FW/1 is a context-based framework. In simple terms, this means there is a specific methodology to the way we lay out our application in terms of files and folders, and this in turn defines the contextual method in which we interact with them. This symbiotic structure removes the guesswork of where you should place what bit of code or markup, and you will quickly come to appreciate FW/1 for this if nothing else.

If you want to read more about FW/1, I'd suggest you visit the GitHub Repo and review the application documentation wiki.


MuraFW1 is the FW/1 'seed' plugin developed by Blue River employee Steve Withington. The plugin is useful in a number of ways. First, it acts as a sort of self-documenting example of how FW/1 plugins work inside of Mura, and second it is a great starting point for building your own FW/1-based Mura plugins. Admittedly you'll have to whack away a few weeds to get it pared down enough for your own plugin, but that in itself is a good lesson of the many interaction points where Mura and plugins intersect.

I'm not going to weigh down this post any further by covering the ample documentation on FW/1 or MuraFW1 plugins themselves. Instead, I'm going to dive right in and start migrating our plugin.

Event Register ala FW/1

In my previous plugin example, designed to let somebody register for a calendar event, we had a single display object that used a Class Extension to store event registration information. If we wanted to expand this application into something more sophisticated, say a conference management system, I'd have to create and register numerous new display objects and then wire them all together manually. No thank you.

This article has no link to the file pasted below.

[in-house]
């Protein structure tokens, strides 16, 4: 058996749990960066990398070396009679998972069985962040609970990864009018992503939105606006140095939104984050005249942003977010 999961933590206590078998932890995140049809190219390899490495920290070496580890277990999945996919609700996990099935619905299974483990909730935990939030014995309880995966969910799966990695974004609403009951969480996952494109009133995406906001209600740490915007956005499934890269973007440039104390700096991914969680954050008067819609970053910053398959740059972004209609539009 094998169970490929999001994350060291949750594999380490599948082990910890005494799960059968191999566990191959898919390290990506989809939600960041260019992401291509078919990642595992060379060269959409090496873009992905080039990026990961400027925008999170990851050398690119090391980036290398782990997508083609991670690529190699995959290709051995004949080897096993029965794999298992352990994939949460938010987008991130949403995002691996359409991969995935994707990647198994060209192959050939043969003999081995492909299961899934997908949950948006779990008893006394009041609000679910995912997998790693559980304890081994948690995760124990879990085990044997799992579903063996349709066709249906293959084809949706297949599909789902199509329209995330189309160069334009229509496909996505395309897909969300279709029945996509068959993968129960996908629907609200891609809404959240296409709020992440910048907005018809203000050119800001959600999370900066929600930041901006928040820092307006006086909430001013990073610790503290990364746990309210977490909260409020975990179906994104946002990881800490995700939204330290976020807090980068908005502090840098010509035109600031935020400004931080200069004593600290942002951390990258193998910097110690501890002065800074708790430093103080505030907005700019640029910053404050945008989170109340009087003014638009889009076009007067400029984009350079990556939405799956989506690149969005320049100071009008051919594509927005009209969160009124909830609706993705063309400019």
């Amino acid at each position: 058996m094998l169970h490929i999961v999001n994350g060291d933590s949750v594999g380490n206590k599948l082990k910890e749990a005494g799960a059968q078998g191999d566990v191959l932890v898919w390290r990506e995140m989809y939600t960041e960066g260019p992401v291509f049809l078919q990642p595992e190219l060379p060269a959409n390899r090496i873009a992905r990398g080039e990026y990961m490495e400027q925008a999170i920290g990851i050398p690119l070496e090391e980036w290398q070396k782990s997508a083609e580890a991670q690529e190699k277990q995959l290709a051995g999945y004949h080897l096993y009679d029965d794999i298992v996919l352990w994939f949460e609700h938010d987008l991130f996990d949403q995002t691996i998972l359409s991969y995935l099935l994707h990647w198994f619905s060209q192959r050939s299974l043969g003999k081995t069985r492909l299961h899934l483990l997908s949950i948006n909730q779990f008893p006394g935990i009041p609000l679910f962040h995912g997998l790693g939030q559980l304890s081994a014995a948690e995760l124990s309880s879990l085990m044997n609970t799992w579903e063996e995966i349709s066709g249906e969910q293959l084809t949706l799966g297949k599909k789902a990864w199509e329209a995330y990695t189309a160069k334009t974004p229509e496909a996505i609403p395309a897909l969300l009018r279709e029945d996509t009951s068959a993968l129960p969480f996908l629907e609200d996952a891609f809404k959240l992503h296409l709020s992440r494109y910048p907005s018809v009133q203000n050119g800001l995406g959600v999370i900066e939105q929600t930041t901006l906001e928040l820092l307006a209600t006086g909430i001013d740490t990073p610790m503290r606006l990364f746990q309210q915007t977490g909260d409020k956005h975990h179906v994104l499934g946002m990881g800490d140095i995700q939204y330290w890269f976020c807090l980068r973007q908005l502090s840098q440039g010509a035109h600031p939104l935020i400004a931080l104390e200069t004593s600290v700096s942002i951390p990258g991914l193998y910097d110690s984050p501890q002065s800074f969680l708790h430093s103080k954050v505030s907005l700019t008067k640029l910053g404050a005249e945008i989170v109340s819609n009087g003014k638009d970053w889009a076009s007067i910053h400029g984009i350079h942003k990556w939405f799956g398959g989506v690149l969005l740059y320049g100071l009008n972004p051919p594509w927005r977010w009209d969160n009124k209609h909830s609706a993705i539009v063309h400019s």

Instead, my first step would be to migrate what I've already created into the MuraFW1 plugin. These are the steps I'd take:

Install the base MuraFW1 plugin in my development version of Mura

This will give me a starting point that I can trim down in preparation for building my application starter plugin

Trim away the example directories

MuraFW1 has a lot of example code, and I only need a small part of it. There are three example mini-apps in there, in folders labeled app1, app2 and app3. Each of these FW/1 'subsystem' directories represents a dynamic display object that will render on the front-end of Mura. I'm going to delete all of them.

Create a new FW/1 subsystem/ Mura Display Object directory

You can name the directory whatever you like, but I usually error on the side of obvious and name mine "frontend". I'll also create the three contextual directories I will use later: controllers, views, and layouts.